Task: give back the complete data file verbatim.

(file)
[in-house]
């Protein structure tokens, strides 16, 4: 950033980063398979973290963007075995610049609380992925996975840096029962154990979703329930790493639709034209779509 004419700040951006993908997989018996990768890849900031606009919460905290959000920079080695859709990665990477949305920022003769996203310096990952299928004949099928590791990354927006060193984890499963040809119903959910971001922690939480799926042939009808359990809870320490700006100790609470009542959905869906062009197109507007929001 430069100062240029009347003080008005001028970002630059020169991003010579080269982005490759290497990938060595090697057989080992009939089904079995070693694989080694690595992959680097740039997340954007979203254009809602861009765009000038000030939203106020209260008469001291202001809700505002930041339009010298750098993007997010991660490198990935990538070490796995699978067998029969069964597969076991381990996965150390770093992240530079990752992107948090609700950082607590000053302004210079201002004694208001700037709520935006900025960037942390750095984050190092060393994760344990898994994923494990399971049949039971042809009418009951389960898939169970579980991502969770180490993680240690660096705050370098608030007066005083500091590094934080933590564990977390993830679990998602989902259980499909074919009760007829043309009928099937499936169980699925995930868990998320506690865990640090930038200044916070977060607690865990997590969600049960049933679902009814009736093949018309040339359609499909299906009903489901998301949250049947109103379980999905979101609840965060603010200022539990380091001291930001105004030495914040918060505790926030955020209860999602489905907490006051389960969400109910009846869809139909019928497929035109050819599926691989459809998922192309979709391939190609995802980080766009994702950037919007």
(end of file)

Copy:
[in-house]
């Protein structure tokens, strides 16, 4: 950033980063398979973290963007075995610049609380992925996975840096029962154990979703329930790493639709034209779509 004419700040951006993908997989018996990768890849900031606009919460905290959000920079080695859709990665990477949305920022003769996203310096990952299928004949099928590791990354927006060193984890499963040809119903959910971001922690939480799926042939009808359990809870320490700006100790609470009542959905869906062009197109507007929001 430069100062240029009347003080008005001028970002630059020169991003010579080269982005490759290497990938060595090697057989080992009939089904079995070693694989080694690595992959680097740039997340954007979203254009809602861009765009000038000030939203106020209260008469001291202001809700505002930041339009010298750098993007997010991660490198990935990538070490796995699978067998029969069964597969076991381990996965150390770093992240530079990752992107948090609700950082607590000053302004210079201002004694208001700037709520935006900025960037942390750095984050190092060393994760344990898994994923494990399971049949039971042809009418009951389960898939169970579980991502969770180490993680240690660096705050370098608030007066005083500091590094934080933590564990977390993830679990998602989902259980499909074919009760007829043309009928099937499936169980699925995930868990998320506690865990640090930038200044916070977060607690865990997590969600049960049933679902009814009736093949018309040339359609499909299906009903489901998301949250049947109103379980999905979101609840965060603010200022539990380091001291930001105004030495914040918060505790926030955020209860999602489905907490006051389960969400109910009846869809139909019928497929035109050819599926691989459809998922192309979709391939190609995802980080766009994702950037919007």